I’ve already said that the Duong Thuong Assembly Hall is the oldest temple in Hoi An, however some argue that the Phuoc Kien Assembly Hall was actually built in 1690 and is the oldest. Regardless, the large temple is not to be missed when visiting the Ancient Town of Hoi An. Also known as the Fujian Assembly for having been built to serve the Fujian Chinese community, it was sold to traders from Phuoc Kien after some damage from earthquakes and was restored around 1759.  The architecture of this temple is tremendous and its images and sculptures are some of the finest in the city.

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Quon Cong Temple

Hoi An, Vietnam

The Quon Cong Temple is another example of Chinese craftsmanship and architecture in the Hoi An Ancient Town. Named after a successful Chinese general and sometimes referred to as the Ong Pagoda, it has been reconstructed several times and also features major sculputres, perfectly-manicured bushes and trees, and several prominent Buddha Images.

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Tu Do Tham Quan

Hoi An, Vietnam
The entrance to the Tu Do Tham Quan from Tran Phu Road

Hoi An, Vietnam

The Tu Do Tham Quan is yet another example of brilliant architecture in Hoi An. The humble entranceway gives way to a quiet and peaceful courtyard with perfectly-manicured trees, clean paths and floors, and well-cared for statues and sculptures.

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I hope you all enjoyed the photo drop and breakdown of some of my favorite Hoi An Temples! Don’t forget to follow the links below to read more about the stunning Hoi An Ancient Town and the rest of my travels in Vietnam!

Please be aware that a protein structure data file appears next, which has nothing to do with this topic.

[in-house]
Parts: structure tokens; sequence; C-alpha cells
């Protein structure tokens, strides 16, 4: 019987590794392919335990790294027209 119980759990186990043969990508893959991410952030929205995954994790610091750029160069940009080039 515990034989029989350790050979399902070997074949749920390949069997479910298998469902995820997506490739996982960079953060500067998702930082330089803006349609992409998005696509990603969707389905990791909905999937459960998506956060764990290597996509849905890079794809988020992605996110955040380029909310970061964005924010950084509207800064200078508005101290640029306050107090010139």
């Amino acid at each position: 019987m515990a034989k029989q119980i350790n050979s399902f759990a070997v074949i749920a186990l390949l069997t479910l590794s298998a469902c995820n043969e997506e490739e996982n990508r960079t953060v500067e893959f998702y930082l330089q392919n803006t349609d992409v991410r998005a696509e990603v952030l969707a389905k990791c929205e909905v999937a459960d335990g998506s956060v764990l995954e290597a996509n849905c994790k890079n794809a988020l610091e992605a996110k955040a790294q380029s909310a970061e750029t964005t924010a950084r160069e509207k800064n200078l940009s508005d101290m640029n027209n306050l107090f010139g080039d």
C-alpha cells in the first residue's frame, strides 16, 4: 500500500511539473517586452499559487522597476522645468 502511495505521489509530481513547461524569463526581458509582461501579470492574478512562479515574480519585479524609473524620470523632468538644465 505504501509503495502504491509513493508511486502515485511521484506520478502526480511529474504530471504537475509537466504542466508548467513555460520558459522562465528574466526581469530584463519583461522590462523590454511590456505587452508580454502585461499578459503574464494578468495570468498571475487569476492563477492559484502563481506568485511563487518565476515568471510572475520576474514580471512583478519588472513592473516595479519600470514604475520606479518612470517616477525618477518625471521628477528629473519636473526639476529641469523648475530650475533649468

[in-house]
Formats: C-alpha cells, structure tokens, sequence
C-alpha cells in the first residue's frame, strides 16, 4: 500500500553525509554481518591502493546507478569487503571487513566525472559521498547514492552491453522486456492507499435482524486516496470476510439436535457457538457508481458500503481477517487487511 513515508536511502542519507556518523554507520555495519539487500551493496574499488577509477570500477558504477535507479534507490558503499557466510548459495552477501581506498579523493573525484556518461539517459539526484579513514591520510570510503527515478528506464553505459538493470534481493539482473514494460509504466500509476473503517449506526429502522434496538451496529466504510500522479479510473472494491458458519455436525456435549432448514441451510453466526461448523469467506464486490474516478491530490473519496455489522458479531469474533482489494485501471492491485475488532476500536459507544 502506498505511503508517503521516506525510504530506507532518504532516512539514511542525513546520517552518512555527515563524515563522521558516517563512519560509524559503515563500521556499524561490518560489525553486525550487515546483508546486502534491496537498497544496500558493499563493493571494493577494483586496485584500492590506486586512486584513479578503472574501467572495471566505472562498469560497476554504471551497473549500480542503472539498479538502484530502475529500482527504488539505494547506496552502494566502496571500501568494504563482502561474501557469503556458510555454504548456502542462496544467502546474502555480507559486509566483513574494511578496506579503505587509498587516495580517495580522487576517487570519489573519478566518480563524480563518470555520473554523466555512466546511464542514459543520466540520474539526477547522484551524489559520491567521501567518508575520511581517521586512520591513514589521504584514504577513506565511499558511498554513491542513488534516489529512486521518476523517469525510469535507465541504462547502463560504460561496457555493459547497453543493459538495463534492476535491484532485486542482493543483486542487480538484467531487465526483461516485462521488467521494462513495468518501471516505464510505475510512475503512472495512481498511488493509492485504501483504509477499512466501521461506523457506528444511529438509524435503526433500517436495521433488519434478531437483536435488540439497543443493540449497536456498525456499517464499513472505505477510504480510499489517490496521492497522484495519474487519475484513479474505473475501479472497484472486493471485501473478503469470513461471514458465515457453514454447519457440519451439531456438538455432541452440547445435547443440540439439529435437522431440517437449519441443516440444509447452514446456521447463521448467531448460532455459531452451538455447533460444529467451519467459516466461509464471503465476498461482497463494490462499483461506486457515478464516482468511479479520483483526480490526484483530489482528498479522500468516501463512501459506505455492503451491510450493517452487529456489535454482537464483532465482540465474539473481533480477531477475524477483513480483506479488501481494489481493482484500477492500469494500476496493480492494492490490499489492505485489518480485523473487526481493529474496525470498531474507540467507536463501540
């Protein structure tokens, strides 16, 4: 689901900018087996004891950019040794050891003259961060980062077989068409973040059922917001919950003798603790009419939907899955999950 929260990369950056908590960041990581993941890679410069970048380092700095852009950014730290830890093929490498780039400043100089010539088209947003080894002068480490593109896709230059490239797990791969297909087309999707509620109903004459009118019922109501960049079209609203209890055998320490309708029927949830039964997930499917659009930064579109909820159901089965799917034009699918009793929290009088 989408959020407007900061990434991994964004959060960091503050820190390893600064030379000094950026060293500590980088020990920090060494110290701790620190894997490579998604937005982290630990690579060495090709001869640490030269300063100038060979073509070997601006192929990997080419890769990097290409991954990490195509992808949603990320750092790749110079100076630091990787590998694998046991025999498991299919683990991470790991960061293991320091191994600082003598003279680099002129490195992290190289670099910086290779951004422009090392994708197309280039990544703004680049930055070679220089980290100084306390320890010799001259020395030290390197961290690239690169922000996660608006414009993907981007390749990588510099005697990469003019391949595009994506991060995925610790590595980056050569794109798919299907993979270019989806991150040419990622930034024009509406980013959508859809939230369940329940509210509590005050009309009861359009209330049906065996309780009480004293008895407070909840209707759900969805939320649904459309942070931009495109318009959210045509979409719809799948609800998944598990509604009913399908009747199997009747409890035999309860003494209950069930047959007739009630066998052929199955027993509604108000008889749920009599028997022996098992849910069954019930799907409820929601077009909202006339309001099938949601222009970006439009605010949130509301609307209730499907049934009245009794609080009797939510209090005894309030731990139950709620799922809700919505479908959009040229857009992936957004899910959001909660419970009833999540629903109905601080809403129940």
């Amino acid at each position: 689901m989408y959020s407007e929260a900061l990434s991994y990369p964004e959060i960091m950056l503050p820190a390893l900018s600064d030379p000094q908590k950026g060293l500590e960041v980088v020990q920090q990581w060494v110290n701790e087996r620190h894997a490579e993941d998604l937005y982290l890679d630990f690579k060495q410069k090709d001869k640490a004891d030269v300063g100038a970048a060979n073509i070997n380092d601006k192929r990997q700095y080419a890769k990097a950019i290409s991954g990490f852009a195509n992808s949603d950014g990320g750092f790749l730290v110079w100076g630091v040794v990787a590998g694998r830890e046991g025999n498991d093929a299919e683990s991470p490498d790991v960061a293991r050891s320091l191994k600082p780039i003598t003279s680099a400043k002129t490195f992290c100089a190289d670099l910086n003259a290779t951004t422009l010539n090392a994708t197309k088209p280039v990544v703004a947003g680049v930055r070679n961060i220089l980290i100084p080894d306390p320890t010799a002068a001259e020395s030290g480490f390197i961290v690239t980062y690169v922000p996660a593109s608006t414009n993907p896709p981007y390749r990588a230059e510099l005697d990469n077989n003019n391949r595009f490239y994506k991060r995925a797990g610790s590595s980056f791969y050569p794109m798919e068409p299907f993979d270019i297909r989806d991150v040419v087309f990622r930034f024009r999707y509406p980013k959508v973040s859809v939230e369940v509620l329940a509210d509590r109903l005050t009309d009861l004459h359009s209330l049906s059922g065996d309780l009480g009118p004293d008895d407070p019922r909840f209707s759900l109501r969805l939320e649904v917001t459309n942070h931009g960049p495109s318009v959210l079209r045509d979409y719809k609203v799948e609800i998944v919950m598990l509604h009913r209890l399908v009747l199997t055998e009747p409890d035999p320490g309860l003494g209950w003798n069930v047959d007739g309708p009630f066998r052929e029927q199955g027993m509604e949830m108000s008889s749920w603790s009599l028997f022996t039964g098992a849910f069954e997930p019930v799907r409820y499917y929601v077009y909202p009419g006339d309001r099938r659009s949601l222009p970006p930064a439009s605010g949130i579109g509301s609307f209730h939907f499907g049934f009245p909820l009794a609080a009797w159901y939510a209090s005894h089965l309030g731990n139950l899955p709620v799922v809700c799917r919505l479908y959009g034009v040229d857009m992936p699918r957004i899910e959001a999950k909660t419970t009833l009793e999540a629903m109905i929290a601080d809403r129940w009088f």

For all my travel blog posts on Vietnam: Click Here

For all the high-resolution photos from Hoi An, Vietnam: Click Here

Hoi An, Vietnam

Vietnam

Phillip Harbor

Author, blogger, photographer, all-around world traveler

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IsraeliAbroad (formerly SidepieceDiplomat) was started as a passion project by amateur photographer Phillip Harbor as he travels from Tel Aviv, Israel, to Yangon, Myanmar (formerly known as Burma) and throughout the world. Named for the adventure, the photoblog seeks to give followers a unique insight into life from a nation that was until recently closed off from the rest of the world for more than half a century. This blog is half photo-half information-half experience-driven. Yes that’s more than a whole… and yes that makes about as much sense as anything else you can find on this half of the globe! Feel free to follow us on social media and right here on the blog as we explore the incredible wonders of Myanmar. Updates will come as regularly as possible and don’t forget to share with your friends!

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IsraeliAbroad was started as a passion project by photographer Phillip Harbor as he travels from Tel Aviv, Israel, to Yangon, Myanmar (formerly known as Burma) and throughout the world. Named for the adventure, the photoblog seeks to give followers a unique insight into life from a nation that was until recently closed off from the rest of the world for more than half a century. This blog is half photo-half information-half experience-driven. Yes that’s more than a whole… and yes that makes about as much sense as anything else you can find on this half of the globe! Feel free to follow us on social media and right here on the blog as we explore the incredible wonders of Myanmar. Updates will come as regularly as possible and don’t forget to share with your friends!